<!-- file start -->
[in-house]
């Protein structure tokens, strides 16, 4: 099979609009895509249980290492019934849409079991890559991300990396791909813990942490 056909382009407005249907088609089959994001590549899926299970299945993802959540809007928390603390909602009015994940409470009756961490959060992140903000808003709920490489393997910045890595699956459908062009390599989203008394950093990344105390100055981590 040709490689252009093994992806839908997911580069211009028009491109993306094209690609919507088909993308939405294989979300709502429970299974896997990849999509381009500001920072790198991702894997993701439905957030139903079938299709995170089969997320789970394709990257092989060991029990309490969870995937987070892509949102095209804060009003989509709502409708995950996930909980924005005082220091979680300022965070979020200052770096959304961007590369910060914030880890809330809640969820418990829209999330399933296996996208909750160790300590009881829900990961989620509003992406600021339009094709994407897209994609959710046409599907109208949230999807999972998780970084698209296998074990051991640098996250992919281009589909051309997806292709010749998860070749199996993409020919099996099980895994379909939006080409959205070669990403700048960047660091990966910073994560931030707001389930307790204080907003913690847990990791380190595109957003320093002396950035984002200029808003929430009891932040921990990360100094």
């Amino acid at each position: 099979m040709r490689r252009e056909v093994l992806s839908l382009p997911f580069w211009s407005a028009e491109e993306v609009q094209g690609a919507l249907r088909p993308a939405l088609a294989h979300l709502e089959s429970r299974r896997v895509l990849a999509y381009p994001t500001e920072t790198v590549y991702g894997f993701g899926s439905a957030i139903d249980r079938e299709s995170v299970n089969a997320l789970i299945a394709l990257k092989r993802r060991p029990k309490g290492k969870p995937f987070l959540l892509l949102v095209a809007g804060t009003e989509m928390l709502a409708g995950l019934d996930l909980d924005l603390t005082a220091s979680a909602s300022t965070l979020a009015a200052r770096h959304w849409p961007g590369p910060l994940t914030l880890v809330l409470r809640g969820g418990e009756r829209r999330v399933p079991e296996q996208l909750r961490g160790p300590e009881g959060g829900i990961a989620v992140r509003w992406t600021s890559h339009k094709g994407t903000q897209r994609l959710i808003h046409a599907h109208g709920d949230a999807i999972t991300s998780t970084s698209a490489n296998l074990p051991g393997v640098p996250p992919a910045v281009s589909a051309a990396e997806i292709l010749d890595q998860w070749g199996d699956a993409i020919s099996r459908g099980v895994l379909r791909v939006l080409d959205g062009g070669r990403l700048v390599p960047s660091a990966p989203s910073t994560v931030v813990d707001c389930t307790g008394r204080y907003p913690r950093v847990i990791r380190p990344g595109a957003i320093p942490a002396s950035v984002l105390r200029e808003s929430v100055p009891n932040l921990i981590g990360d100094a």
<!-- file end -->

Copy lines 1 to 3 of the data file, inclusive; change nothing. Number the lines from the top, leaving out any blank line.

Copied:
[in-house]
């Protein structure tokens, strides 16, 4: 099979609009895509249980290492019934849409079991890559991300990396791909813990942490 056909382009407005249907088609089959994001590549899926299970299945993802959540809007928390603390909602009015994940409470009756961490959060992140903000808003709920490489393997910045890595699956459908062009390599989203008394950093990344105390100055981590 040709490689252009093994992806839908997911580069211009028009491109993306094209690609919507088909993308939405294989979300709502429970299974896997990849999509381009500001920072790198991702894997993701439905957030139903079938299709995170089969997320789970394709990257092989060991029990309490969870995937987070892509949102095209804060009003989509709502409708995950996930909980924005005082220091979680300022965070979020200052770096959304961007590369910060914030880890809330809640969820418990829209999330399933296996996208909750160790300590009881829900990961989620509003992406600021339009094709994407897209994609959710046409599907109208949230999807999972998780970084698209296998074990051991640098996250992919281009589909051309997806292709010749998860070749199996993409020919099996099980895994379909939006080409959205070669990403700048960047660091990966910073994560931030707001389930307790204080907003913690847990990791380190595109957003320093002396950035984002200029808003929430009891932040921990990360100094």
């Amino acid at each position: 099979m040709r490689r252009e056909v093994l992806s839908l382009p997911f580069w211009s407005a028009e491109e993306v609009q094209g690609a919507l249907r088909p993308a939405l088609a294989h979300l709502e089959s429970r299974r896997v895509l990849a999509y381009p994001t500001e920072t790198v590549y991702g894997f993701g899926s439905a957030i139903d249980r079938e299709s995170v299970n089969a997320l789970i299945a394709l990257k092989r993802r060991p029990k309490g290492k969870p995937f987070l959540l892509l949102v095209a809007g804060t009003e989509m928390l709502a409708g995950l019934d996930l909980d924005l603390t005082a220091s979680a909602s300022t965070l979020a009015a200052r770096h959304w849409p961007g590369p910060l994940t914030l880890v809330l409470r809640g969820g418990e009756r829209r999330v399933p079991e296996q996208l909750r961490g160790p300590e009881g959060g829900i990961a989620v992140r509003w992406t600021s890559h339009k094709g994407t903000q897209r994609l959710i808003h046409a599907h109208g709920d949230a999807i999972t991300s998780t970084s698209a490489n296998l074990p051991g393997v640098p996250p992919a910045v281009s589909a051309a990396e997806i292709l010749d890595q998860w070749g199996d699956a993409i020919s099996r459908g099980v895994l379909r791909v939006l080409d959205g062009g070669r990403l700048v390599p960047s660091a990966p989203s910073t994560v931030v813990d707001c389930t307790g008394r204080y907003p913690r950093v847990i990791r380190p990344g595109a957003i320093p942490a002396s950035v984002l105390r200029e808003s929430v100055p009891n932040l921990i981590g990360d100094a």